Last week I wrote about Microsoft's white paper, Design Considerations for Delegation of Administration in Active Directory," which discusses design considerations to maximize security for organizations that might need multiple domains. The paper, in part, suggests that such organizations should consider using multiple forests to minimize security risks.

Donald Bauer, MCSE and Certified Citrix Administrator (CCA) at Integery International, wrote to inform me that Lucent Technologies has a white paper, Windows 2000 Active Directory Design, Restricting the Enterprise Administrators Group," which is available online in PDF format. Anyone wondering about the pros and cons of multiple forest directory models should read this paper.

The white paper outlines the advantages of grouping domains into a forest and discusses three Active Directory (AD) features that make this choice reasonable. The paper says, "There are many advantages to having domains grouped into a forest. First and foremost, the Windows 2000 AD automatically manages interdomain trusts within a forest. A second major advantage is that tools exist from both Microsoft and third parties to permit the movement of certain types of objects, such as user or computer accounts, from one domain to another in the same forest. A third advantage is a unified administrative model: a user can be designated an Enterprise Administrator (EA) and granted administrative rights to all domains in the forest."

Great points. The paper also discusses the controversy about the third mentioned advantage—a unified administrative model. The paper states, "This third feature has caused some controversy; specifically, some organizations want to have a fully segregated domain design such that an administrator in one domain cannot interfere with another domain. This has led some organizations to consider creating separate forests. Separate forests, while they do solve the problem of overlapping administration introduce other complications into the mix; trusts between domains from different forests must be manually managed. If the organization employs Exchange 2000, a common global address book is not possible since the address book is defined on a forest basis. Finally, the ability to move user and computer objects between domains is lost since no tool currently exists to move an object from one forest to another."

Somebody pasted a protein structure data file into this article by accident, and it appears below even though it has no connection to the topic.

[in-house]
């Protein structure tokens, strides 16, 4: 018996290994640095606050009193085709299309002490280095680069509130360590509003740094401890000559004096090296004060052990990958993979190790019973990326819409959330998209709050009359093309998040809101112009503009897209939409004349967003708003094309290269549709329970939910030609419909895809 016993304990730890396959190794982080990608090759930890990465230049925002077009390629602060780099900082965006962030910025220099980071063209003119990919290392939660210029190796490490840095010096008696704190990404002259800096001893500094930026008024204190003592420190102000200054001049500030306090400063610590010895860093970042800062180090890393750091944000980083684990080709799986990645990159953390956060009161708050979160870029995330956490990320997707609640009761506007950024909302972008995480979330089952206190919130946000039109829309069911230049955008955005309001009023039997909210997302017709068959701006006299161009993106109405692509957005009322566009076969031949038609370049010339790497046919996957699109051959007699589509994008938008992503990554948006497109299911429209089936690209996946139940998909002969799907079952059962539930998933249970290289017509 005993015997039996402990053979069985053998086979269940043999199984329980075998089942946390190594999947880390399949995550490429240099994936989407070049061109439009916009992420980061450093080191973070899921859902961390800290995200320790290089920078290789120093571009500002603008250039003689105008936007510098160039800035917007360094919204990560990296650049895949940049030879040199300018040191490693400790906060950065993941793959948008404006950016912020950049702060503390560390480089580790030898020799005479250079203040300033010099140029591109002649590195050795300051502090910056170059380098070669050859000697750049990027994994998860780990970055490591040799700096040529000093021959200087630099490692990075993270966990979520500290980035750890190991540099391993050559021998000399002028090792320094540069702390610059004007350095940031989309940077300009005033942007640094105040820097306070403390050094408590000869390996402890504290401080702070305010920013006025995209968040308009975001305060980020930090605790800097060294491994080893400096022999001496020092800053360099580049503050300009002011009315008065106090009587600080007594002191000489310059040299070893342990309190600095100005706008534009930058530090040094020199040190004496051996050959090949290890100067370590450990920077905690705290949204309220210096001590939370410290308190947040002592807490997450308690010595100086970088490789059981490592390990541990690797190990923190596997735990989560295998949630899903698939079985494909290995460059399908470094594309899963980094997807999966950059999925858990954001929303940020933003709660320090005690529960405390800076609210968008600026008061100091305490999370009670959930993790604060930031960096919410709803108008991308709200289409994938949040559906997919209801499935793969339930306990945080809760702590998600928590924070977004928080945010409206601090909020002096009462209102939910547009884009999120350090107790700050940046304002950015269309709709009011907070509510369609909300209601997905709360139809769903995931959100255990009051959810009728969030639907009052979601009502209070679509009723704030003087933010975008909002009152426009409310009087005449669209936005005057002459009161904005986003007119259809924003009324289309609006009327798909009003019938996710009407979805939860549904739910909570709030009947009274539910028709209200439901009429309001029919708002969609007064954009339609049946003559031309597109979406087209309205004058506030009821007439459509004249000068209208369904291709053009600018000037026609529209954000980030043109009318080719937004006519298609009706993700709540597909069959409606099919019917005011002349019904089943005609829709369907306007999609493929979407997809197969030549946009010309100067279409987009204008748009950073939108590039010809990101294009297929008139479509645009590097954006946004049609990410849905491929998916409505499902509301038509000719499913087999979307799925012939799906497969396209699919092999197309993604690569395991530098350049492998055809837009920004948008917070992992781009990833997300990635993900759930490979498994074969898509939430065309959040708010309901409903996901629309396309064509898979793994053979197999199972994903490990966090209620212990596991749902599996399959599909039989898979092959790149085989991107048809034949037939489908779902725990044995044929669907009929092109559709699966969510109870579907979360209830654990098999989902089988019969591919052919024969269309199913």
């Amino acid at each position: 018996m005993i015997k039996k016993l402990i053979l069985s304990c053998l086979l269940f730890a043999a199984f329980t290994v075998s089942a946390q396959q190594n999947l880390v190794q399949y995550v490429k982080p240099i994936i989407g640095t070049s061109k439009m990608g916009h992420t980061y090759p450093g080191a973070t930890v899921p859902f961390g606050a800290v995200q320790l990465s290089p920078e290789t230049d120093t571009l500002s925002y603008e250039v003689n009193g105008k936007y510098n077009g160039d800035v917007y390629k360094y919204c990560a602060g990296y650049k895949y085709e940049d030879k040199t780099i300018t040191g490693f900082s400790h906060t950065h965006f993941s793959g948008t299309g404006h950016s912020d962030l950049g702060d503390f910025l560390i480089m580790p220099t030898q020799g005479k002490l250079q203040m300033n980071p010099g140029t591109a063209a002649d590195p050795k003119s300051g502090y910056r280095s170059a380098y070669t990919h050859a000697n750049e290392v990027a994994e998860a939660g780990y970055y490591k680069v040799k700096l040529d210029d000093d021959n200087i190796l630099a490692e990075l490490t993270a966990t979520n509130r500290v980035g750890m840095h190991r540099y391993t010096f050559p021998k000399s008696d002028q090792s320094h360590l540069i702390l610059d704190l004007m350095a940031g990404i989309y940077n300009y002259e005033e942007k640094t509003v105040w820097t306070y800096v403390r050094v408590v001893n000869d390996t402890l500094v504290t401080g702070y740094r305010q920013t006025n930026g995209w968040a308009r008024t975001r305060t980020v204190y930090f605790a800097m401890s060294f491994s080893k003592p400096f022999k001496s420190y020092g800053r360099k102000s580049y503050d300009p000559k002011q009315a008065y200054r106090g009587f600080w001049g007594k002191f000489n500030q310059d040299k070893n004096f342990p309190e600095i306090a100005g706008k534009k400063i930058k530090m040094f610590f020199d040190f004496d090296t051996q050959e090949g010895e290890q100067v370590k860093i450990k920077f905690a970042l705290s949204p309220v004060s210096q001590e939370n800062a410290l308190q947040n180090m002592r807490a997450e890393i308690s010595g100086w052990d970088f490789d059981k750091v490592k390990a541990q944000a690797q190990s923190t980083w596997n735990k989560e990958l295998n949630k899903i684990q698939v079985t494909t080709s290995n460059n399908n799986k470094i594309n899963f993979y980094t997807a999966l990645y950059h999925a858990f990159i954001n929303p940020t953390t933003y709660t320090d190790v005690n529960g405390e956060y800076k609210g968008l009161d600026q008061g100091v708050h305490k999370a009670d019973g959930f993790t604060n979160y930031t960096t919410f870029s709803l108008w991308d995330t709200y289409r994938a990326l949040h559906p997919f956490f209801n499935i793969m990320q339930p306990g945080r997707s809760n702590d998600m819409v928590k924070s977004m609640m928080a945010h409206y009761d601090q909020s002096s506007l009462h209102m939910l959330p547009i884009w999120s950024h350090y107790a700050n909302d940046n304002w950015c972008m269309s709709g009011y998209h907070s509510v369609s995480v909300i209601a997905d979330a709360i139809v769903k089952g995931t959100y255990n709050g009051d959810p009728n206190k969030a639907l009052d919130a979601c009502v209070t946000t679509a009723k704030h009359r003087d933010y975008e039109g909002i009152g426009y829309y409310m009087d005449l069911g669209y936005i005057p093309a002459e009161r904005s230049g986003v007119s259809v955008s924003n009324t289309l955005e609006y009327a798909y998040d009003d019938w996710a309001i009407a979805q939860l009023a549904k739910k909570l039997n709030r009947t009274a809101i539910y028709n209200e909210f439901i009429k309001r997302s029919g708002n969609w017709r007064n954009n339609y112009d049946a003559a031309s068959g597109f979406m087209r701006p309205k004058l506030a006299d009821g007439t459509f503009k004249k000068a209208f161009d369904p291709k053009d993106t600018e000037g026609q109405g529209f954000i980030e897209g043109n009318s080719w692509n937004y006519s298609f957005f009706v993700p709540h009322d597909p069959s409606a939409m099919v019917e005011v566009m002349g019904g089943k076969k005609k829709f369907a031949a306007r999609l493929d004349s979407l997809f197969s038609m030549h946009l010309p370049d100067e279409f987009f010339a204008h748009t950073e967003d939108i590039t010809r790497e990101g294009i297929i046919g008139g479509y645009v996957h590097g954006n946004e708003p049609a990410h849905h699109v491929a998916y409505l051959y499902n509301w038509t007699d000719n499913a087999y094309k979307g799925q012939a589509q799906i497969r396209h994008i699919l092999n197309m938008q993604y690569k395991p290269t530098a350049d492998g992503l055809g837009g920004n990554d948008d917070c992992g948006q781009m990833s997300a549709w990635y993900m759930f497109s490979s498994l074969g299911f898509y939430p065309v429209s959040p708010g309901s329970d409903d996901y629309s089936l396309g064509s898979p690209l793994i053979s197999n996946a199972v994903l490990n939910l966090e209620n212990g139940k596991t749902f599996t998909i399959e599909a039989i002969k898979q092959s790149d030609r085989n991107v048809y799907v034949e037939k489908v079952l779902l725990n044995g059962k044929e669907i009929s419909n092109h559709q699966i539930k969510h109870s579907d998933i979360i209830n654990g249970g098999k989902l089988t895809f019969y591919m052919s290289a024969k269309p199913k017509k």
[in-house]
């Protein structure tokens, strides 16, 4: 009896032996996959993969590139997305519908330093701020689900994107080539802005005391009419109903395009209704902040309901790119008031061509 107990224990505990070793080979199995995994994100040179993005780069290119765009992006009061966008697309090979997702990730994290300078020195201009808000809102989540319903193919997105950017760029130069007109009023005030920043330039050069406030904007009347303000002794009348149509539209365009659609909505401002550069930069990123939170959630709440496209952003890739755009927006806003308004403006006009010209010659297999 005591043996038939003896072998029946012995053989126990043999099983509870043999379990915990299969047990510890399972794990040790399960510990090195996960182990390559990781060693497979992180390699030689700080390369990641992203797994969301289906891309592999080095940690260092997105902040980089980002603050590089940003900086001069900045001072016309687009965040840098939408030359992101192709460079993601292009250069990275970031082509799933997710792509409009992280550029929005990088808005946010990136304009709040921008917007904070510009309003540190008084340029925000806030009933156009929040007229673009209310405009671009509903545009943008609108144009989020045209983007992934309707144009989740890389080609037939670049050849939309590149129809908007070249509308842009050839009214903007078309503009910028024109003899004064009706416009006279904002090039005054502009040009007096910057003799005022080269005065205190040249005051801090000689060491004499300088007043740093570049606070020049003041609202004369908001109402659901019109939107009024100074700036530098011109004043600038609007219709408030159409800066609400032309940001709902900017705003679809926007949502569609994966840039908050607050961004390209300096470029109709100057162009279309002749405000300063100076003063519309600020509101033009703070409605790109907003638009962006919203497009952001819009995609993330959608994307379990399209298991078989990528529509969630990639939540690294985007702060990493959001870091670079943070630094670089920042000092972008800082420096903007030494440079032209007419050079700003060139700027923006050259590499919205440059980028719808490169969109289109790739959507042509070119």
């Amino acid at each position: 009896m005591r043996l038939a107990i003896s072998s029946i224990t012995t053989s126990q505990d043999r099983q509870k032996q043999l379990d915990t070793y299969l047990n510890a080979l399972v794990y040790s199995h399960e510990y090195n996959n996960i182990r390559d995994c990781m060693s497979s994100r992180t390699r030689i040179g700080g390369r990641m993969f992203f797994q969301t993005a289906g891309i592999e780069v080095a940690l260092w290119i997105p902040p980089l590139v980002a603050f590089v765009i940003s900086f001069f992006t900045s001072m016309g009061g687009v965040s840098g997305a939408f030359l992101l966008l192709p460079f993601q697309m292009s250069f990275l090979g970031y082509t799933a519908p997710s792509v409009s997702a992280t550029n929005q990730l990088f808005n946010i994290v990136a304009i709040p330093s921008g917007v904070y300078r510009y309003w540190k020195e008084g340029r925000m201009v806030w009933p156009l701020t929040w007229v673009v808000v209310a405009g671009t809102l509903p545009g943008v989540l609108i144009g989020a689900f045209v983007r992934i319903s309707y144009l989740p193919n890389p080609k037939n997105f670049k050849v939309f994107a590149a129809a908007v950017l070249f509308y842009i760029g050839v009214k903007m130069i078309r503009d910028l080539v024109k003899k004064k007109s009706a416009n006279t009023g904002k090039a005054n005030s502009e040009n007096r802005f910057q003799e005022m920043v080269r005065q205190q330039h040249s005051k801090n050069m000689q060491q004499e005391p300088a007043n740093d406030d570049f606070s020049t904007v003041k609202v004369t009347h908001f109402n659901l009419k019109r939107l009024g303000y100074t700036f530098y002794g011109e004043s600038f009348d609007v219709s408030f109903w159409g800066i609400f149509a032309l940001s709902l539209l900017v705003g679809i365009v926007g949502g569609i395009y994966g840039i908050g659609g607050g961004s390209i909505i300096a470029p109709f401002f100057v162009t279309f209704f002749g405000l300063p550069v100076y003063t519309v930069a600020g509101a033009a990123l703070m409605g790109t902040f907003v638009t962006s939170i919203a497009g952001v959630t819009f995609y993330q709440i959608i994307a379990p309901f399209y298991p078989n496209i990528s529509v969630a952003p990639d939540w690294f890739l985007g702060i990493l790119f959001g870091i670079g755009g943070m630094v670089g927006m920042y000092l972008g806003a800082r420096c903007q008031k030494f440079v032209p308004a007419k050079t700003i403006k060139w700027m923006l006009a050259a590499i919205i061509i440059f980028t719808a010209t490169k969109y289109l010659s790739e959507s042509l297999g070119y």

Those are some additional interesting tidbits of information, don't you think? If you're using AD, be sure to read the eight-page white paper—it's worth your time to do so.

On January 17, Microsoft released another white paper about AD called "The Common Criteria: Providing a Reliable Security Standard." The paper is available on the company's Web site. The paper discuses how to use AD to comply with the Common Criteria (CC).

According to the US government's CC Web site, "The governments of North American and European nations agreed in the spring of 1993 to develop a 'Common Information Technology Security Criteria.' Participants include France, Germany, the Netherlands, the UK, Canada, and the United States (National Institute of Standards and Technology—NIST—and National Security Administration—NSA). The Common Criteria Project is an international body of organizations charged with aligning the existing security criteria into a standard for certifying the security of products and systems.

The CC Project consists of three parts. Part 1 defines general concepts and principles of IT security evaluation and presents a general model of evaluation. Part 2 establishes a set of standard components to express the functional security requirements for targets of security evaluation. Part 3 establishes a set of assurance components to express the assurance requirements for targets of evaluation. Be sure to visit the CC Web site and read about this initiative in detail. You can also read a brief explanation of the project at the SANS Institute Web site.